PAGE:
When exactly did we forget how to argue?
Because we have forgotten. It seems like the goal of most of the arguments I’ve heard or seen lately haven’t had anything to do with hearing multiple sides of an argument, or solving a problem. Instead there’s been a single objective: to shut down the opposition.
I don’t know if this is an outgrowth of the fear, anger, and divisiveness that blossomed in our country after 2001. I don’t know if this is the fault of the Internet, where anonymous comment boxes routinely turn human beings into trolls. But whatever it is, as a culture, we’ve forgotten how to argue. We only know how to invalidate.
And so, because I’m a patriot and a humanitarian, I’m going to solve this problem for everyone right now. And, I’m going to do it with three little words:
No need to thank me. It’s in the best interest of our civilization that we all put on tee shirts bearing these words whenever we’re feeling argumentative from now on. And, if we’re arguing on the Internet, we should consider using these words in our thumbnail photos as well. If we’re arguing in Congress we should scrawl “You’re Valid Too” on our legal pads and hold them up so that everyone can see then while we’re delivering our remarks — no matter how venomous they are — because if we can’t recognize the validity of other points of view in conversation, we can at the very least do it by the use of a visual aid.
How can You’re Valid Too help? Below are a few examples:
1) Consider the people who say things like “If you’re not a [parent, teacher, veteran, member of ethnic/religious group, etc.] you can’t say anything.”
What is that? Of course people can still give their opinions if they aren’t insiders. Their opinions may not be interesting, useful, insightful or welcome to you, but there’s no call to invalidate such speech before it even happens. My first instinct when someone says something like this is to call her a censoring bully and to walk away, which doesn’t solve anything.
But if someone wearing a “You’re Valid Too” tee shirt delivered this remark, I could look down at her shirt and be reminded that this person may have forgotten momentarily that I’m valid because she is angry or afraid of criticism, and that can remind me, in turn, that this person’s anger and fear is valid, and then maybe I can remember that when I respond. Instead of the knee-jerk response, maybe I can give a rational one.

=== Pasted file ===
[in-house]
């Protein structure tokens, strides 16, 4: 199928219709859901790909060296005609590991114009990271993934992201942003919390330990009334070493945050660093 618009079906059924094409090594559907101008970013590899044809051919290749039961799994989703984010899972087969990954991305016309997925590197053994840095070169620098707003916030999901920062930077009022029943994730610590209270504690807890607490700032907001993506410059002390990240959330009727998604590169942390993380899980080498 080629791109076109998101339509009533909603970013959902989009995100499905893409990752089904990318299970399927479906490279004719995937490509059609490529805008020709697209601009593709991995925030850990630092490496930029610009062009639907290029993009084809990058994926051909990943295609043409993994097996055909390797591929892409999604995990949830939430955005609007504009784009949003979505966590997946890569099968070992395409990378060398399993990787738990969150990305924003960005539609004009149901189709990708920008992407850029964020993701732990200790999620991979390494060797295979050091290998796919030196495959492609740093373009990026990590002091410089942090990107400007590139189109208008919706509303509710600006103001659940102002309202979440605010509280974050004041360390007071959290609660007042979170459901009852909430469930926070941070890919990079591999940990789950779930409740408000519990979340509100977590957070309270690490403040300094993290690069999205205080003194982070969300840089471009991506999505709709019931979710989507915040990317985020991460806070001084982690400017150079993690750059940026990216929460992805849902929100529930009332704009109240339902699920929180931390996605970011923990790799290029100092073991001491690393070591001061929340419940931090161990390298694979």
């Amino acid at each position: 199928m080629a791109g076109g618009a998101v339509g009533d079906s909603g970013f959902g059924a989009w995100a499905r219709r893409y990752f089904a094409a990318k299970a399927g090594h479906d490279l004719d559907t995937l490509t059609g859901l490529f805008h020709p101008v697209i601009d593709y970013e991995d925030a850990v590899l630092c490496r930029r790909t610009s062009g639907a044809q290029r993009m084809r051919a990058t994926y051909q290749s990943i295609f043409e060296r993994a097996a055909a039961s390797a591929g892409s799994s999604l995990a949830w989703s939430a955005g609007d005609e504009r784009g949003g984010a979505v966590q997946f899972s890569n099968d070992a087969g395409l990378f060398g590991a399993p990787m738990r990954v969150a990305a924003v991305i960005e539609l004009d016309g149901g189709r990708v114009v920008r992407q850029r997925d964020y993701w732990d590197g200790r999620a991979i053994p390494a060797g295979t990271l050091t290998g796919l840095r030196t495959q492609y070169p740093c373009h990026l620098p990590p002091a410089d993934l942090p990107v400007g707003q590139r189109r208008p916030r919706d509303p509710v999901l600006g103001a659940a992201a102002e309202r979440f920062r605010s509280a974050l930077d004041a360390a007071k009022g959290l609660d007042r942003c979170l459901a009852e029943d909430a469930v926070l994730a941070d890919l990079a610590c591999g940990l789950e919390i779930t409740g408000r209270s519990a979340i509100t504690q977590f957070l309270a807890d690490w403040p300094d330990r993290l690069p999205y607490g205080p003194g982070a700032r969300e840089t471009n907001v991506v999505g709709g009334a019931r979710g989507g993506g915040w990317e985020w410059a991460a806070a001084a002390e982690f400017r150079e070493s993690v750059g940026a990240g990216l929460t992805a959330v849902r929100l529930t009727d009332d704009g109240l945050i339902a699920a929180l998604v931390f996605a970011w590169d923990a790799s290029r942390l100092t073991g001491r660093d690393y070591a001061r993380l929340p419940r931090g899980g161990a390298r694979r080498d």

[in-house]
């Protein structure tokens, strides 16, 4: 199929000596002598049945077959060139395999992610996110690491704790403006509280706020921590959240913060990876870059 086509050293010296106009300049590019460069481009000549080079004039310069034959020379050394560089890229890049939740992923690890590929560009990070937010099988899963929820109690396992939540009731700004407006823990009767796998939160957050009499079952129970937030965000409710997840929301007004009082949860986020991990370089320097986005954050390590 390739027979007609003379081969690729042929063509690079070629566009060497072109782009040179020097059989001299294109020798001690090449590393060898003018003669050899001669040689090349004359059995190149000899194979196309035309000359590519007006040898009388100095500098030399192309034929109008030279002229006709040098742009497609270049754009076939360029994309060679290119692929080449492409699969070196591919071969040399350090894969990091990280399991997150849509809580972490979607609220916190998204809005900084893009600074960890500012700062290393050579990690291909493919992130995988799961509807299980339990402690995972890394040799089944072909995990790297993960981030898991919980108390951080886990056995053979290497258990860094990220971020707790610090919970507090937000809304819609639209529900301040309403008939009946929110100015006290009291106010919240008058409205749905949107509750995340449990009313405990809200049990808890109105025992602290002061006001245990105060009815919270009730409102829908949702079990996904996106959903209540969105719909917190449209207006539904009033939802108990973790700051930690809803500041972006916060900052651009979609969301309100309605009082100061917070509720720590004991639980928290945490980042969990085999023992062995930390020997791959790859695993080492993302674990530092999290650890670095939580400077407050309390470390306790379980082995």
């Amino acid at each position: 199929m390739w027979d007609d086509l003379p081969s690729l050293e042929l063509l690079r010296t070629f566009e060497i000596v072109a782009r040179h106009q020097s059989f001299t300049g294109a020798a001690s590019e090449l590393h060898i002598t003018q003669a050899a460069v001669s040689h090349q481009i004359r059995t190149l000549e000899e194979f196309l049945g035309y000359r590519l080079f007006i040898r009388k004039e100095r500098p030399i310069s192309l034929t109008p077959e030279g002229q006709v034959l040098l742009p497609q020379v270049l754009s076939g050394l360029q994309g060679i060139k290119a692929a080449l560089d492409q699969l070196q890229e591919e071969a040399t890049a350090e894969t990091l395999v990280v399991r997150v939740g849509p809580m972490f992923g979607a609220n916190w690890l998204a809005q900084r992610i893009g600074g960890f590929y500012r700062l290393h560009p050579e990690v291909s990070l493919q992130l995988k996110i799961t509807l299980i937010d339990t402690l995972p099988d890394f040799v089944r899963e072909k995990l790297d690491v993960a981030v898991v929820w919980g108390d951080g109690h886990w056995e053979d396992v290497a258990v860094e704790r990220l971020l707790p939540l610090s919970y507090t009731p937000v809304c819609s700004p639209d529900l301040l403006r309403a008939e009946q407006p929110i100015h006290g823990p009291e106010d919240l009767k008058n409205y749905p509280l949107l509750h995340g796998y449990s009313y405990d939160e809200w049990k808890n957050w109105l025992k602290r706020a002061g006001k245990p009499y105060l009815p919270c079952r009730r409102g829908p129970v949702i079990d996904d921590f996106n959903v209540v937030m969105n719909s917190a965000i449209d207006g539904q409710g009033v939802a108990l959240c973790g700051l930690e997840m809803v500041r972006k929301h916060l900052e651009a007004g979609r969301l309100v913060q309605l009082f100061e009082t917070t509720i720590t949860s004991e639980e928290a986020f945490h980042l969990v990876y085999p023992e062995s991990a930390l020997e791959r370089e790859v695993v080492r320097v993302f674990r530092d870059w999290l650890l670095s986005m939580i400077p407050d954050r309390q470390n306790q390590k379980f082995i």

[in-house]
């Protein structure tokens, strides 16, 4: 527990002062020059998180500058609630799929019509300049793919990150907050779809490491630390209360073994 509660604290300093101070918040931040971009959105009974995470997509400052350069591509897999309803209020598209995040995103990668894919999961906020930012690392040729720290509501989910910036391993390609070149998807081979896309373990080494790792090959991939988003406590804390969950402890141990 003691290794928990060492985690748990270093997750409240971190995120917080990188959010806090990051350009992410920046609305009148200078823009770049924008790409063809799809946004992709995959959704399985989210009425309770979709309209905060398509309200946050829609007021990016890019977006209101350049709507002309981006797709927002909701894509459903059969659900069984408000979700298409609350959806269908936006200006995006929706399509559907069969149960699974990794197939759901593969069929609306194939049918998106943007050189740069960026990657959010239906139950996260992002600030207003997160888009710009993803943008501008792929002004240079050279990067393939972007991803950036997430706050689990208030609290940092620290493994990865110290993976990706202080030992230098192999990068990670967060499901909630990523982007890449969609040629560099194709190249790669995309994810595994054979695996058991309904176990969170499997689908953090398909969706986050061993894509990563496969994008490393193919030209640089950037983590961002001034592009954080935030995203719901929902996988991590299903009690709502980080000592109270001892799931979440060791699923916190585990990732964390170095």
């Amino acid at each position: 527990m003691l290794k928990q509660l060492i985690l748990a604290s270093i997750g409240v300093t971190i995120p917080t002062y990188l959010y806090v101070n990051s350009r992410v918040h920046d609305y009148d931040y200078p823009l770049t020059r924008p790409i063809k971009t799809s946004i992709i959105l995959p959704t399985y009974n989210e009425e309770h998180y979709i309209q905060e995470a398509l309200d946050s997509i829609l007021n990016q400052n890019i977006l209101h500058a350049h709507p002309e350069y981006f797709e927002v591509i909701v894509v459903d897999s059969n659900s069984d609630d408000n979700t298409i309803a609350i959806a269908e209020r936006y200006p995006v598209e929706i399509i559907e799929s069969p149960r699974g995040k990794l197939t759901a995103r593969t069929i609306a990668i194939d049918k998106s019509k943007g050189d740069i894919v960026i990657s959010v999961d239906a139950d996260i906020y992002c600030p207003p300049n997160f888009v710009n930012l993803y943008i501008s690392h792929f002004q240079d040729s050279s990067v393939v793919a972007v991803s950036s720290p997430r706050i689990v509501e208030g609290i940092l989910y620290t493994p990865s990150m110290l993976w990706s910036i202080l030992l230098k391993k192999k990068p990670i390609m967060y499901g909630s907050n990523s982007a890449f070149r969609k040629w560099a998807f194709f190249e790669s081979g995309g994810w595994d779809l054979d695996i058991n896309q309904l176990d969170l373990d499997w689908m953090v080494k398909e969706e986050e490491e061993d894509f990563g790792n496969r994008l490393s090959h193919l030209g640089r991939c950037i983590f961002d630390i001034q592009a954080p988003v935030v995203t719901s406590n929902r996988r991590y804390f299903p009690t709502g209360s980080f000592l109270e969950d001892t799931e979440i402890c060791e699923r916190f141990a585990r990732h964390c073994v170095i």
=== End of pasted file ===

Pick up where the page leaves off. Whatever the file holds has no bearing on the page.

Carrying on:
2.) Consider people who threadjack on the Internet. Consider the following fictional conversation:
Facebooker One: Whew. Bad day at work. Pass the scotch.
Facebooker Two: You think YOU had a bad day? Call me if you want to know what a REAL bad day looks like!
Now, Facebooker Two, there was no need to invalidate Facebooker One’s bad day. Your bad day was valid, too, Okay? And, if Facebooker Two’s profile picture was just the words You’re Valid Too, maybe he will look at that thread, remember his own validity and that of Facebooker One’s, and have the decency to delete his comment or at least ask how Facebooker One’s day actually was before jumping in with the horrors of his own day.
3.) Trolls. You should never engage with a troll (someone who posts hateful or inflammatory comments on the Internet just to get a reaction) on the Internet. You should always ignore them, despite the fact that they tend to hurt feelings, cause incoherent rage and raise blood pressure.
Now, if — by some magical Internet law — trolls all automatically had thumbnail photos bearing the words “You’re Valid Too,” we might be more likely to identify them as the pathetic attention-seekers they are. We might feel pity rather than rage. Pity is much better for your blood pressure.
4.) Some people in Texas, unhappy with the results of the presidential election, want to secede from the union and petition to do so. Some might think that this is the political equivalent of “I’m taking my toys and going home.” That’s a valid interpretation.
But if this petition were sent to the White House on letterhead reading “You’re Valid Too,” maybe the request would be taken more seriously as the recipient considers that the Texans are afraid and upset, but do realize that the rest of the country had a valid election. And maybe if the refusal were sent back on the same letterhead, the petitioning Texans will realize that though their request was rejected, their worries were seen as valid, and maybe they’ll be slightly better disposed toward the current administration. You never know. But this can’t hurt.
You’re welcome, Earth.
Go forth, and be reasonable.